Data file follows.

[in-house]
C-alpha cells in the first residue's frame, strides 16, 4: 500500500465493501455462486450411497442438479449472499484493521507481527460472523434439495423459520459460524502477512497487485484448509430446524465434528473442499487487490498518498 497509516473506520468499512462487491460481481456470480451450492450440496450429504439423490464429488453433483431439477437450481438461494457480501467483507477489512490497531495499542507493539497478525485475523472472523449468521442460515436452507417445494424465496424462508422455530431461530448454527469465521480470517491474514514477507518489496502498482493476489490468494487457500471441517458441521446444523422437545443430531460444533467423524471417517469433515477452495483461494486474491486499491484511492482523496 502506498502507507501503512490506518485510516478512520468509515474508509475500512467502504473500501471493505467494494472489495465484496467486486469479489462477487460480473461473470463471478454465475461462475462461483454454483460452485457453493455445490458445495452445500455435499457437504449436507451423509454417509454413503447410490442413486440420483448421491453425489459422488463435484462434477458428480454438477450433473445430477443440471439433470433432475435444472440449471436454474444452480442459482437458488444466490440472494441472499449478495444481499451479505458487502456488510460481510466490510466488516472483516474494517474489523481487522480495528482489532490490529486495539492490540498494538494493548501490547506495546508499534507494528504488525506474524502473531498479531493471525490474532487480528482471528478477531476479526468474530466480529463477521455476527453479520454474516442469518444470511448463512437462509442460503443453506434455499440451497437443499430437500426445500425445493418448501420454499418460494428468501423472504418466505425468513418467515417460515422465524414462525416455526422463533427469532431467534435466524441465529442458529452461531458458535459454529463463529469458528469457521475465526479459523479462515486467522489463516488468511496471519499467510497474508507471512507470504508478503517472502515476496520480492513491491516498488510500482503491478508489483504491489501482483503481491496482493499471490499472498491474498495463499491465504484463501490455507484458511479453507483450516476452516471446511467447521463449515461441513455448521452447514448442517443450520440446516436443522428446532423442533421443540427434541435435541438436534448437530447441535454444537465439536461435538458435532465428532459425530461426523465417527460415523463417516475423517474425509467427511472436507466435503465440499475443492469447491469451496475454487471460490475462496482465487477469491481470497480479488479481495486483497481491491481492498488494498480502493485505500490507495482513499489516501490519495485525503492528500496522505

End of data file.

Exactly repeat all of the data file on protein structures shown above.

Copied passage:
[in-house]
C-alpha cells in the first residue's frame, strides 16, 4: 500500500465493501455462486450411497442438479449472499484493521507481527460472523434439495423459520459460524502477512497487485484448509430446524465434528473442499487487490498518498 497509516473506520468499512462487491460481481456470480451450492450440496450429504439423490464429488453433483431439477437450481438461494457480501467483507477489512490497531495499542507493539497478525485475523472472523449468521442460515436452507417445494424465496424462508422455530431461530448454527469465521480470517491474514514477507518489496502498482493476489490468494487457500471441517458441521446444523422437545443430531460444533467423524471417517469433515477452495483461494486474491486499491484511492482523496 502506498502507507501503512490506518485510516478512520468509515474508509475500512467502504473500501471493505467494494472489495465484496467486486469479489462477487460480473461473470463471478454465475461462475462461483454454483460452485457453493455445490458445495452445500455435499457437504449436507451423509454417509454413503447410490442413486440420483448421491453425489459422488463435484462434477458428480454438477450433473445430477443440471439433470433432475435444472440449471436454474444452480442459482437458488444466490440472494441472499449478495444481499451479505458487502456488510460481510466490510466488516472483516474494517474489523481487522480495528482489532490490529486495539492490540498494538494493548501490547506495546508499534507494528504488525506474524502473531498479531493471525490474532487480528482471528478477531476479526468474530466480529463477521455476527453479520454474516442469518444470511448463512437462509442460503443453506434455499440451497437443499430437500426445500425445493418448501420454499418460494428468501423472504418466505425468513418467515417460515422465524414462525416455526422463533427469532431467534435466524441465529442458529452461531458458535459454529463463529469458528469457521475465526479459523479462515486467522489463516488468511496471519499467510497474508507471512507470504508478503517472502515476496520480492513491491516498488510500482503491478508489483504491489501482483503481491496482493499471490499472498491474498495463499491465504484463501490455507484458511479453507483450516476452516471446511467447521463449515461441513455448521452447514448442517443450520440446516436443522428446532423442533421443540427434541435435541438436534448437530447441535454444537465439536461435538458435532465428532459425530461426523465417527460415523463417516475423517474425509467427511472436507466435503465440499475443492469447491469451496475454487471460490475462496482465487477469491481470497480479488479481495486483497481491491481492498488494498480502493485505500490507495482513499489516501490519495485525503492528500496522505